Easy to Train
- Weight: 12–20kg
- Height: 46–56cm
- Lifespan: 12–15 years
- Breed size: Medium
- Dog breed group: Working/herding dog
- Shed level: Average to high
Originating from England and Scotland in the 1700s, Border Collies were bred to herd.
In fact, the word ‘Collie’ was a Scottish word to describe sheepdogs.
Their claim to fame came later in the mid-19th century when Queen Victoria herself raised several Border Collie puppies – boosting their popularity as pets.
But even then, it wasn’t until 1995 that Border Collies were recognised as their own breed. Before, they were known as a ‘Scotch Sheep Dog’.
Nowadays, Border Collies have made a name for themselves for their showmanship, loyalty and intelligence. And it’s these qualities that set them apart.
When it comes to Border Collies, things aren’t always black and white. At least, when it comes to their coat, that is! They can actually be black, white, blue, tricolour, red merle, blue merle, sable merle, brindle, chocolate, liver, red or gold.
But thanks to their (brown or blue) eyes, alert (or semi-alert) ears and their long, low tail – you can always tell how a Border Collie is feeling. For example, if a Collie’s ears are up and forward, they’re feeling alert and curious.
Their loyalty and protectiveness are two of their strongest characteristics. So much so, that you may need to keep an eye on their aggression levels if you’re around strangers or other dogs.
Luckily, with this highly intelligent and obedient breed, you can train them from a puppy to play nicely with others.
Border Collies are not small-space friendly. So generally, they’re not compatible with apartment living – especially because of their need to always be doing something. And if there’s nothing to do? Furniture, shoes and house plants may pay the price.
Wide, open spaces are a Collie’s dream come true. So a farm, countryside or property where there’s room to run is their idea of paradise.
Border Collies are most suited to pet parents who have the time to train, walk and play with them – every day. They especially appreciate routine, and prefer these activities to happen at a similar time each day.
Extremely family friendly, a Border Collie will shower you with love – and be a great addition to your home life.
For a Border Collie, ‘work time’ is synonymous with ‘play time’. So teaching them commands, from sit to stay to speak, is a fun experience for both dog and owner.
But due to their high intelligence, short, daily training sessions are far more effective than longer, sporadic sessions where they may lose interest – especially Border Collie puppies. Complex training shouldn’t start until they’re about 8 months old.
Extremely high in energy, if a Border Collie’s not being put to work, they’ll need another outlet. That’s why agility training is so popular!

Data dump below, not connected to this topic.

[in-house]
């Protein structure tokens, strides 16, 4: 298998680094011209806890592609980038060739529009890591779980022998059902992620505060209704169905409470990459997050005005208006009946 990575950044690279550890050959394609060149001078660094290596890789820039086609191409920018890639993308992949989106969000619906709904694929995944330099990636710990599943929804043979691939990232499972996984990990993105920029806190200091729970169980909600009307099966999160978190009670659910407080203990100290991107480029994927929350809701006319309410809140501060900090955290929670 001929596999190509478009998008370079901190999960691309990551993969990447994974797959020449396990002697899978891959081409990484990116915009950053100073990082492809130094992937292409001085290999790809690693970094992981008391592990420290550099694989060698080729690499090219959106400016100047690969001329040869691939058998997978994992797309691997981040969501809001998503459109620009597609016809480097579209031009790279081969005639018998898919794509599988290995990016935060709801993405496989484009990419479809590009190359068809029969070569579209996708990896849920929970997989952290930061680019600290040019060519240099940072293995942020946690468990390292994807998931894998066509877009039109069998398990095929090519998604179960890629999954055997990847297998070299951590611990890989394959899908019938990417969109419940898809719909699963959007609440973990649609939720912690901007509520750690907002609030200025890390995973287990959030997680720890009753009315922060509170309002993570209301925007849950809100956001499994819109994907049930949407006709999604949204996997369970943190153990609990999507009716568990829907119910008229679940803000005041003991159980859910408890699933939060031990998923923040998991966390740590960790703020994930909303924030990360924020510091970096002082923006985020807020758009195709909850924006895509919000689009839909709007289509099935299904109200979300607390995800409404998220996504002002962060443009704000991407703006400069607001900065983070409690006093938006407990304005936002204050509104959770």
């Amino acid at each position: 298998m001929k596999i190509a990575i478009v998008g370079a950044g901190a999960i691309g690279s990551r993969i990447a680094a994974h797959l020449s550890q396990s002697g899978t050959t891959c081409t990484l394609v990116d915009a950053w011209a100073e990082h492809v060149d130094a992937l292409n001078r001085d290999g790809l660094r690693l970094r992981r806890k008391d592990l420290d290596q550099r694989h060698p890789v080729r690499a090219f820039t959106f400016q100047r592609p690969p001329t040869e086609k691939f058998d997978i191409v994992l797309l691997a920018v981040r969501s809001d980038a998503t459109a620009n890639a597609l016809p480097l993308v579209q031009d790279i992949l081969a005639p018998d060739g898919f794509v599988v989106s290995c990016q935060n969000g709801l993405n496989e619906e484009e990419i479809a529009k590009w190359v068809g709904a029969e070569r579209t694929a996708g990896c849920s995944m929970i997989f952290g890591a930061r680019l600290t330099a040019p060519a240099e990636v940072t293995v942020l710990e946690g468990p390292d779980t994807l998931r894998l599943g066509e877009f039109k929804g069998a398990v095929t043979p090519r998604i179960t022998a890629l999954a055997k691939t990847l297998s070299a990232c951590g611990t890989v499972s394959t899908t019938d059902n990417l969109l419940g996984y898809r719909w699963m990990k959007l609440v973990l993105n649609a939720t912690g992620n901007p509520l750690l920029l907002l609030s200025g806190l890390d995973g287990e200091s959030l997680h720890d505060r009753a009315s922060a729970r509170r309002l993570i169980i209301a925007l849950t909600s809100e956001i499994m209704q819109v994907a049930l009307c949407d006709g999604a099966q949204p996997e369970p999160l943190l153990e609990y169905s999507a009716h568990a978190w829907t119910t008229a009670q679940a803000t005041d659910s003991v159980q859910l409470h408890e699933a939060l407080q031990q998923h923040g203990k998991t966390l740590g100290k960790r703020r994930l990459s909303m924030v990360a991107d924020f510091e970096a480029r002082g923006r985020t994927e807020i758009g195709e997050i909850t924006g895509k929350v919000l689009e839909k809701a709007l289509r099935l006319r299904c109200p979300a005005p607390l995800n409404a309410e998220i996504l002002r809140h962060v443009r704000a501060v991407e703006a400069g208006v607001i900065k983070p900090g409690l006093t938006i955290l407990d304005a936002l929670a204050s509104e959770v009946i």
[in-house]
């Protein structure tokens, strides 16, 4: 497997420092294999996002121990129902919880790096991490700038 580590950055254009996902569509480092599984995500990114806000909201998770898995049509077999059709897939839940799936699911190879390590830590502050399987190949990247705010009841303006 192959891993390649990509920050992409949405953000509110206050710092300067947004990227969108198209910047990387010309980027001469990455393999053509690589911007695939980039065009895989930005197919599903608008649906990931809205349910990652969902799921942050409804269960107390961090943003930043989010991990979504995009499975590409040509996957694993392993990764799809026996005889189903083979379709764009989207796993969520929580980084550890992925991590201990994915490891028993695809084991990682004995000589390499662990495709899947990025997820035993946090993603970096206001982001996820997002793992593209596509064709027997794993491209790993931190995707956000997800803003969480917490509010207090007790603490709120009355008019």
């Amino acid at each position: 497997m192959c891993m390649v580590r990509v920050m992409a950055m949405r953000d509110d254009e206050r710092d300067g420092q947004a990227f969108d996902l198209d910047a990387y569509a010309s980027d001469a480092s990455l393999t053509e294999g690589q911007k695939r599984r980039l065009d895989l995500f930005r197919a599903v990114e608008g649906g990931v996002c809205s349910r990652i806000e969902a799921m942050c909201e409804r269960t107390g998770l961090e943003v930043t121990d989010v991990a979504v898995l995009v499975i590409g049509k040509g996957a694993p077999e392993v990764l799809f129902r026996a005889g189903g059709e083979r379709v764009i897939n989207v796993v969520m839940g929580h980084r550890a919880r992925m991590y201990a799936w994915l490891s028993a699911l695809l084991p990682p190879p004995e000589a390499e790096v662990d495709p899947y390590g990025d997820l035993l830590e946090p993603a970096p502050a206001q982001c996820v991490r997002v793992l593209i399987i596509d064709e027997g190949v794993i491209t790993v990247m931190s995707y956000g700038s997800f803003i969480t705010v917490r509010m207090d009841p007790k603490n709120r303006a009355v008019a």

But how much exercise does a Border Collie need? At least an hour or two a day – whether it’s running, walking or playing fetch.
Just keep in mind that they live to please, so they need plenty of positive reinforcement with pats and treats.
Whether they have short, sleek hair or longer, courser hair, Border Collies are double coated. So they’ll require daily brushing and occasional bathing to avoid matting, knots and tangles.
They’re average-to-high shedders, especially during autumn and spring – where they ‘blow coat’ to grow a thicker or thinner coat for the cooler or warmer weather. During this time, they’ll require extra grooming to keep their coat under control.
But whatever you do, do not shave a Border Collie. Their topcoat and undercoat protect them from insects and the elements. So removing this barrier will do more harm than good.
Border Collies are also prone to waxy build-ups in their ears – so they need to have regular ear inspections and cleans.
And just like all dogs, Border Collies can grow long claws. So regularly clipping their nails does everyone a favour.
Bred for work, a healthy life expectancy is in a Border Collie’s DNA. But with that being said, they are more susceptible to the following health issues:
- Food allergies: Border Collies may experience a dry, itchy coat or sore stomach because of something they ate.
- Epilepsy: When a Border Collie reaches around 2 years old, they become more prone to seizure conditions like epilepsy (which can be hereditary).
- Collie Eye Abnormality (CEA): CEA is a congenital eye problem, resulting in cloudy, sunken eyes.
- Border Collie Collapse (BCC): After exercise, a Border Collie may become dazed, disorientated or confused. They don’t need to actually collapse to have BCC.
- Hip dysplasia: Sometimes, a Border Collie’s hip joint doesn’t fit together properly. This can be painful and cause your Collie to lose mobility.
- Other: Border Collies are also prone to hypothyroidism, cancer and noncancerous growths.
If a Border Collie is displaying symptoms of any of the above, if they’re urinating less than normal and ignoring their food, or if they have a growth or tender spot on their body – they’ll need to see a vet for treatment.
Border Collie FAQs
How high can a Border Collie jump?
Up to 6 feet from standing.
Are Border Collies good with cats?
Mostly. Border Collies are bred to herd. So while they are cat-friendly, you’d need to make sure your feline is okay with being corralled to bed from time to time.
Do Border Collies bark a lot?
In the quiet and in the chaos, a Border Collie may bark excessively. That’s what makes them great guard dogs! But with early training, you can teach them to use their inside voices.
Did you know…
Border Collies are revered in pastures everywhere for ‘the stare’?
Legend has it, a Border Collie has the power to hypnotise sheep into herding with a single look. Talk about pulling the wool over their eyes!